Resolving Classroom Issues Biblically

As a new faculty member at a public university on the West Coast, I was curious about the different ways I could integrate my faith into the classroom.

In addition to publicly identifying myself as a Christian on the first day of class, could my faith make a difference in not only what I taught, but also how I taught?

It didn’t take long to learn that many students avoided courses with team projects. The ability to work together is an important skill, yet they (like many adults) tend to steer clear of the inevitable conflict that comes from working with others.

Since the spring of 2022, I’ve tried to implement the principles of conflict resolution outlined in Matthew 18. During class time, I explain the 5 steps to conflict resolution:

Step 1: resolve it between 2 people – ask for forgiveness and forgive (grade impact: none). If the issue is not resolved, move on to Step 2.

Step 2: officially bring the issues up for a discussion item and resolve it within the team (grade impact: none). If the issue is not resolved, move on to Step 3.

Step 3: the team leader emails the instructor, objectively describing the issue and cc’ing all team members (grade impact: negative 20 points).

Step 4: The instructor sets up a 30-minute Zoom with the entire team and all members must be present (grade impact: negative 20 points when Zoom call has been set up).

Step 5: All team members write a public apology essay on what you could have done better to prevent this from happening and submit this to the instructor (grade impact: positive 50 points when apology is accepted).

The key to this 5 step process is Step 1– asking for forgiveness and forgiving others, which should happen between the two people who are in conflict.

If the conflicts are not resolved at Step 2, the team leader can escalate to Step 3 and 4, which will deduct a total of 40 points from their personal scores. This step helps team members to see that unresolved conflict impacts their entire team. Then, in Step 5, I ask all team members to write a public letter of apology, which gives an extra 10 points for following through the process – reflecting the grace of Jesus Christ when we repent of our own sins.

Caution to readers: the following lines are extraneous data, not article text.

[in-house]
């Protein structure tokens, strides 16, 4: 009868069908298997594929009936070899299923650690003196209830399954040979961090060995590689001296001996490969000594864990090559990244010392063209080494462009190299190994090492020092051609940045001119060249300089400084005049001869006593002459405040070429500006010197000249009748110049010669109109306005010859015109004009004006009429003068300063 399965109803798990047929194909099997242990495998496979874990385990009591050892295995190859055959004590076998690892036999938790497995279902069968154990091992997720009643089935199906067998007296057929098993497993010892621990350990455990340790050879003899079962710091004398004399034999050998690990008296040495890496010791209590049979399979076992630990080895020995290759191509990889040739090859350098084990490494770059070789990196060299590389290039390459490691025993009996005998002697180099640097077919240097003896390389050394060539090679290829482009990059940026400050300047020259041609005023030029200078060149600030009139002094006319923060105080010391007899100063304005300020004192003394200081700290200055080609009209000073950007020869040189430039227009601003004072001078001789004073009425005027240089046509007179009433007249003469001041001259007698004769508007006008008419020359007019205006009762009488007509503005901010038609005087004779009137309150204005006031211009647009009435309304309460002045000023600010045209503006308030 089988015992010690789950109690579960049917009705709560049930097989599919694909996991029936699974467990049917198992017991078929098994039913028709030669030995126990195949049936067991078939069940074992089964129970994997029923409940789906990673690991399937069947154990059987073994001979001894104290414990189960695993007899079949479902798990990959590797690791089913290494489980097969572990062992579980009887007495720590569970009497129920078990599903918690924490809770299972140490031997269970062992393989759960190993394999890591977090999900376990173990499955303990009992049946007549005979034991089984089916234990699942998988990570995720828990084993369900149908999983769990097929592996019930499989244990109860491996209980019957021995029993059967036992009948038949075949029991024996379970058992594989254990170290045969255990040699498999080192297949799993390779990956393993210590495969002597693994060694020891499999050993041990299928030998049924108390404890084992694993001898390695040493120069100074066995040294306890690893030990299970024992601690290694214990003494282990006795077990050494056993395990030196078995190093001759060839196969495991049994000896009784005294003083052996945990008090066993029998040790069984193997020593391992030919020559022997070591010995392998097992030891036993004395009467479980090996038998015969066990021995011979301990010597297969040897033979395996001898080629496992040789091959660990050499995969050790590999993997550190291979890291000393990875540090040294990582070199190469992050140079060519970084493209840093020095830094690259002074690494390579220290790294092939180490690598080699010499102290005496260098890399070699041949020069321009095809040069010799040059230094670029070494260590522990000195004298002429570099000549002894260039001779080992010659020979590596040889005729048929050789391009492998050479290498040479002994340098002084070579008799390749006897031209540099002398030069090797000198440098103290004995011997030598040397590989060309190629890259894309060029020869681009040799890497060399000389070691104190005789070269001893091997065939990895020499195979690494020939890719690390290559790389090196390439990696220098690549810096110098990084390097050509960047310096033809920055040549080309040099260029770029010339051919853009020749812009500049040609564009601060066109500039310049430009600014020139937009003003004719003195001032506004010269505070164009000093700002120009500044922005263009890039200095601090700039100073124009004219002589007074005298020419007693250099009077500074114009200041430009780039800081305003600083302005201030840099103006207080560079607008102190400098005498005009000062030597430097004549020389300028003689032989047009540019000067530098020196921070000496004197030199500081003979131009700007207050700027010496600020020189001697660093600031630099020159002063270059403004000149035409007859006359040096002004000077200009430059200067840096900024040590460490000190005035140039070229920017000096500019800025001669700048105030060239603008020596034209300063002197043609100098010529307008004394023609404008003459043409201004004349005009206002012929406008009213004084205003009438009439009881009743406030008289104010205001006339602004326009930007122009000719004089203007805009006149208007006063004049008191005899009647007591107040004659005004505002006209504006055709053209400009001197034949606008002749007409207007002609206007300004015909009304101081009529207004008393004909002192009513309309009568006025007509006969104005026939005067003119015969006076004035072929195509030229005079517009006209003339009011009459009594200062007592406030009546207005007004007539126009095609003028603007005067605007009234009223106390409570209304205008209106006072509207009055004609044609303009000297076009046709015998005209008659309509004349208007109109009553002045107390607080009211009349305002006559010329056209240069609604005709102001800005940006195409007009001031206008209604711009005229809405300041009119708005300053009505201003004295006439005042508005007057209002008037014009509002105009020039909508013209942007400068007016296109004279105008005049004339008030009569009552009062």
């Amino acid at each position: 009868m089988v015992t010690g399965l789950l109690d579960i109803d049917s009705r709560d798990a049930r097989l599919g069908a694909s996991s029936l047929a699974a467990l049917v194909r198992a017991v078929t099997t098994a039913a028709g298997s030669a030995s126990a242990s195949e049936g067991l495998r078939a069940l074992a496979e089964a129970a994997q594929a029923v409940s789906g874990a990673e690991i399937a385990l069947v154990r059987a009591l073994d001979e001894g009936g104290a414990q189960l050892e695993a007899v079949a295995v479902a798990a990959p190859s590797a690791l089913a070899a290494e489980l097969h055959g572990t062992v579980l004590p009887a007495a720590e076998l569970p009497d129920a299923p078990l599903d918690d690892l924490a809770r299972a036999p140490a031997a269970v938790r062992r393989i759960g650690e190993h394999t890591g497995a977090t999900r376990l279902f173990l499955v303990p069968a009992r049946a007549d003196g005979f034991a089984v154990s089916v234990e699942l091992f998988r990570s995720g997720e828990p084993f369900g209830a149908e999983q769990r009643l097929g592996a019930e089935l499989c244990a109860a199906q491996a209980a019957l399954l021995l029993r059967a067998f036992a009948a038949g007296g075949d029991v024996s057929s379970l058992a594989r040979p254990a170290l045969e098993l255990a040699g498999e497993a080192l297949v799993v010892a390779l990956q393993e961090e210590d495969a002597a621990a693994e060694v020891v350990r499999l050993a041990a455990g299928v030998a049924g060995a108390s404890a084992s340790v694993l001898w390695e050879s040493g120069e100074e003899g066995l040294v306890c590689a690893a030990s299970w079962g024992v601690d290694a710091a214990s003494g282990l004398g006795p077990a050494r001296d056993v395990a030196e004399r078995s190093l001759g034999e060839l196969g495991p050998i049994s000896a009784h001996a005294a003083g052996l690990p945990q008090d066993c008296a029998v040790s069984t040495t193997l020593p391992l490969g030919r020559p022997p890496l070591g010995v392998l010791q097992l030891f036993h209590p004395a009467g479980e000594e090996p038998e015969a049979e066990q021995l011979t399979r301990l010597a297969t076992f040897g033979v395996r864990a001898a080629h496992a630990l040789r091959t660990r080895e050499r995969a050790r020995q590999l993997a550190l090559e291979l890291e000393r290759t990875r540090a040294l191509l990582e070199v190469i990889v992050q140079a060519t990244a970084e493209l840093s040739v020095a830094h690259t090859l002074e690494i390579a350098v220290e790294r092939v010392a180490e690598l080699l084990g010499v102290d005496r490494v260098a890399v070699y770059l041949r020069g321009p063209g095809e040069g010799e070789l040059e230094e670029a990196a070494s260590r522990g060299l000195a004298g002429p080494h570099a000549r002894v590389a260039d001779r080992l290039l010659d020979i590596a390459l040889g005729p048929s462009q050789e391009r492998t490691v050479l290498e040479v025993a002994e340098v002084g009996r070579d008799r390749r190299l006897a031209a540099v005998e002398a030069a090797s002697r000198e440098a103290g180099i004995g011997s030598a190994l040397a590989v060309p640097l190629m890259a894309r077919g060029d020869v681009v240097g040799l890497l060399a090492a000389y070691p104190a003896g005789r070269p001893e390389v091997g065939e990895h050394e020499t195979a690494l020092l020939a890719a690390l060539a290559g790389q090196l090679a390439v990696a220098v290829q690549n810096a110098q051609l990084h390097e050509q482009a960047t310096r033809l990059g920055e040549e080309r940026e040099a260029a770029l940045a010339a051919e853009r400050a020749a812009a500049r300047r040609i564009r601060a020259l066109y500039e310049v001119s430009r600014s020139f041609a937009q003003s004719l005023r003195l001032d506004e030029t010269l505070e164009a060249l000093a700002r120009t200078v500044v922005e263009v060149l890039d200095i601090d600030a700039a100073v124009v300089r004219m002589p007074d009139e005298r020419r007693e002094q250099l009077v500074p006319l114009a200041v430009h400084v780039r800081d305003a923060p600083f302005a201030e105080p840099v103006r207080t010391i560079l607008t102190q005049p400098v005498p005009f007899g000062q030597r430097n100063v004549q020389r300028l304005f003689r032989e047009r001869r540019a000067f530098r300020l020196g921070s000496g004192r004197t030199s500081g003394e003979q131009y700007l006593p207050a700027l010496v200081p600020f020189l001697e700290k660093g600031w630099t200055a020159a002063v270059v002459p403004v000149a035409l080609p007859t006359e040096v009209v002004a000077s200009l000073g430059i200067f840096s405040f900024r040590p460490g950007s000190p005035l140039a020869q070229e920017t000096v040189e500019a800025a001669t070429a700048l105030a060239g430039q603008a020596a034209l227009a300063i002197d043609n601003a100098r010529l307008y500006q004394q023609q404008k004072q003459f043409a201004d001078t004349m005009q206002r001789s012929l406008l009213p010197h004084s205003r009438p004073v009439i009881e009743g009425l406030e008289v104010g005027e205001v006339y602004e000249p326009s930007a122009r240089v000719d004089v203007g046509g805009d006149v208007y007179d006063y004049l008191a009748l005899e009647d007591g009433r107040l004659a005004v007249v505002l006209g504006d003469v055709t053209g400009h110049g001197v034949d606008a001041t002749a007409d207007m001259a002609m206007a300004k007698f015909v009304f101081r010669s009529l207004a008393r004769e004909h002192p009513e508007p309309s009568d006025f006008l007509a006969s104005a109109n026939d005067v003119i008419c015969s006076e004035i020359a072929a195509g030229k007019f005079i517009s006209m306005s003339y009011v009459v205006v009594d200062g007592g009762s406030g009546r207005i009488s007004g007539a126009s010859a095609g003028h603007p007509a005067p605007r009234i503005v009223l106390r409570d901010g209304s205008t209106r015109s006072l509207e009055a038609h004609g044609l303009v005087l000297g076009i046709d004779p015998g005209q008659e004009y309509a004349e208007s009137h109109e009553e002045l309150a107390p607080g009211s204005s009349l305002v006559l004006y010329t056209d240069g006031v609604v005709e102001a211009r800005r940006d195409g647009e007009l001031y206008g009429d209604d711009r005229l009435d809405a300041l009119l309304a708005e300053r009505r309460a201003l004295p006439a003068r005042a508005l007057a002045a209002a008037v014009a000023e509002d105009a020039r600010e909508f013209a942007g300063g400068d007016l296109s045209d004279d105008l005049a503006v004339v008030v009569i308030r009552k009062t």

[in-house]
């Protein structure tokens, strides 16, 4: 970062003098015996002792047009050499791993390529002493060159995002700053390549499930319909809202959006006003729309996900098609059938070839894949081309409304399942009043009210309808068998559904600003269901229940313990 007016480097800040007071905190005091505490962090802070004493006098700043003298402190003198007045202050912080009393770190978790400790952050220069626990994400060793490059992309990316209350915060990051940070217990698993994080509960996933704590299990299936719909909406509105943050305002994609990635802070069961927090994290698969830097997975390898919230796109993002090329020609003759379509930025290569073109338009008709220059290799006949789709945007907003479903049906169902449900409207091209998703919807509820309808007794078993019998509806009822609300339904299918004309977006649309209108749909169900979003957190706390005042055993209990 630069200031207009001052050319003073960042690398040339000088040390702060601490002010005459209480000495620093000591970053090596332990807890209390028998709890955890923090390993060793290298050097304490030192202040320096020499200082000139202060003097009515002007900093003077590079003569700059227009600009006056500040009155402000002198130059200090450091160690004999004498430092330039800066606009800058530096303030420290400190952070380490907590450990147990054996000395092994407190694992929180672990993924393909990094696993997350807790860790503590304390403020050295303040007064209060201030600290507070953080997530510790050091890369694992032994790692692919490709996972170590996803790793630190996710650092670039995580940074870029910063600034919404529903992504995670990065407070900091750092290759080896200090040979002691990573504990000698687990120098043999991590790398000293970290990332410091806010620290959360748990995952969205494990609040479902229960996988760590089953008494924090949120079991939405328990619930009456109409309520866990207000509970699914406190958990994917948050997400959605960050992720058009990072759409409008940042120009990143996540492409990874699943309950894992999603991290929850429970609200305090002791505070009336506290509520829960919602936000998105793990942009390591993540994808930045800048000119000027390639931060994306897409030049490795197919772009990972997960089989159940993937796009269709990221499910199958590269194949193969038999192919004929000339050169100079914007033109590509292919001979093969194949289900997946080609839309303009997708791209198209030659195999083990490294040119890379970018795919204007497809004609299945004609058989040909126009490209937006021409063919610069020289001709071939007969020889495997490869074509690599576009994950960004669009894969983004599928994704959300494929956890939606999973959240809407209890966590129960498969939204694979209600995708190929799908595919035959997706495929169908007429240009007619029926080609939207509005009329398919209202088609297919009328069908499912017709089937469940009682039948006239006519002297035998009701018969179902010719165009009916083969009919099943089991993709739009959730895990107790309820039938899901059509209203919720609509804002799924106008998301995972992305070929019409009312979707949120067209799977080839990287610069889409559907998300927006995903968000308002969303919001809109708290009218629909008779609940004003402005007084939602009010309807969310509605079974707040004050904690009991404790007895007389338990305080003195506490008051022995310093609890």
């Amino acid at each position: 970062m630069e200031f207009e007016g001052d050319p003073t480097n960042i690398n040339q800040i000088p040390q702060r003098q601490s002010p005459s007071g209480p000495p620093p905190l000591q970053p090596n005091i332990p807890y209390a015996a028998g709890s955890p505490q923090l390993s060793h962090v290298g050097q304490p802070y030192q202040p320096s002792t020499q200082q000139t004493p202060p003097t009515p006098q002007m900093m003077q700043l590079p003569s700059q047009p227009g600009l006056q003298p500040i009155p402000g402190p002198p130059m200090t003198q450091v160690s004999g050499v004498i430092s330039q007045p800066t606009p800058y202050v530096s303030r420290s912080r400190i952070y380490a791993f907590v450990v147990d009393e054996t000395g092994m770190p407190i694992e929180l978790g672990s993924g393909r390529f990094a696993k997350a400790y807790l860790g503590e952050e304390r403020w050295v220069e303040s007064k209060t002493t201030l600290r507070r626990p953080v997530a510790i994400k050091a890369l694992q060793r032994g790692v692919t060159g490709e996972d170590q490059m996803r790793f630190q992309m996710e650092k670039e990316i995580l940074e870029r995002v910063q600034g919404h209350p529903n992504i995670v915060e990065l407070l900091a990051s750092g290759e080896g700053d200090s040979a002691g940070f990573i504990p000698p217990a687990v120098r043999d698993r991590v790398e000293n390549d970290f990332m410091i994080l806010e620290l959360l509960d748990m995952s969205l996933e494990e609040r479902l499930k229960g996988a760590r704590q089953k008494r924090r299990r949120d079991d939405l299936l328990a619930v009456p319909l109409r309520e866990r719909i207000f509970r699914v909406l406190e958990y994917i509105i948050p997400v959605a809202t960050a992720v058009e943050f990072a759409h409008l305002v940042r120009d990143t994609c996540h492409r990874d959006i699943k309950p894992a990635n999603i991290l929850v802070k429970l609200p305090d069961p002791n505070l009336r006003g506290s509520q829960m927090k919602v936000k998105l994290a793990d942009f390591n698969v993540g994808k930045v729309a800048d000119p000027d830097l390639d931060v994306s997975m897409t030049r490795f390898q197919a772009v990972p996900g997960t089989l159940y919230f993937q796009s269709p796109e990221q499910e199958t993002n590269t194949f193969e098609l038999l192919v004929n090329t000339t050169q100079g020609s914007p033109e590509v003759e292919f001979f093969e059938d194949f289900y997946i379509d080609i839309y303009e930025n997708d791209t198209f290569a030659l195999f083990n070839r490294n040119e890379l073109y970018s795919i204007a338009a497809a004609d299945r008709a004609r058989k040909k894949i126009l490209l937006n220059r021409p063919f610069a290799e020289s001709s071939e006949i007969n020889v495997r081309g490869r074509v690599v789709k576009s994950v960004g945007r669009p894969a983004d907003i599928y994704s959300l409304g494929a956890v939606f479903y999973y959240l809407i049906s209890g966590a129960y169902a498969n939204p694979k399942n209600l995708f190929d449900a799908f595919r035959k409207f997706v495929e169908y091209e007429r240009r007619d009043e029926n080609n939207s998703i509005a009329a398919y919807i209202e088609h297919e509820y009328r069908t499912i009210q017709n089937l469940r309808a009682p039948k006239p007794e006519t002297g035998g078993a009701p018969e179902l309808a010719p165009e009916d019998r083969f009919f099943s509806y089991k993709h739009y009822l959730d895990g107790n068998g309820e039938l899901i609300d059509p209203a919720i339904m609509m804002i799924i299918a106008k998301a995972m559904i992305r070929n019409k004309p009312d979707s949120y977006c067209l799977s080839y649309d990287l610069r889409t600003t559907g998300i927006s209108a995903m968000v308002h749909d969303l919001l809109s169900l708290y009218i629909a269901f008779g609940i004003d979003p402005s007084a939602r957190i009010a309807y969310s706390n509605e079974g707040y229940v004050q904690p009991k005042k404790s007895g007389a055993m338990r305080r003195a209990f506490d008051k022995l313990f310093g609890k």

There was a team project that involved a young female leader whom I will call Megan. One of her team members was a young man I will call Nathan. Toward the end of the semester, Nathan scheduled an office hour with me. He confessed that he had been used to being a slacker in team projects. He didn’t show up to team meetings for my course, just like he has been in other courses. He went on and shared that several weeks into the semester, Megan called Nathan and confronted him about his behavior, gently but firmly.

Since then, he felt motivated to show up and complete the assignments on their team project. On the last day of class, Nathan stood up and thanked Megan for admonishing him early in the semester, which motivated him to push further and show accountability in my course and other classes as well.

At least so far, no team has gone to Step 3, practically eliminating all emails I receive regarding team dynamics. In fact, 95% of the students say they had better team dynamics compared to any other courses they have taken.

Conflicts happen in every part of our lives. God gave us wisdom through Scripture on how to address them. With the Matthew 18 principle of asking for forgiveness and forgiving, I’ve found I can equip my students with practical wisdom they can use throughout their lifetime.

Damon Moon

Entrepreneurship and Innovation

San Jose State University

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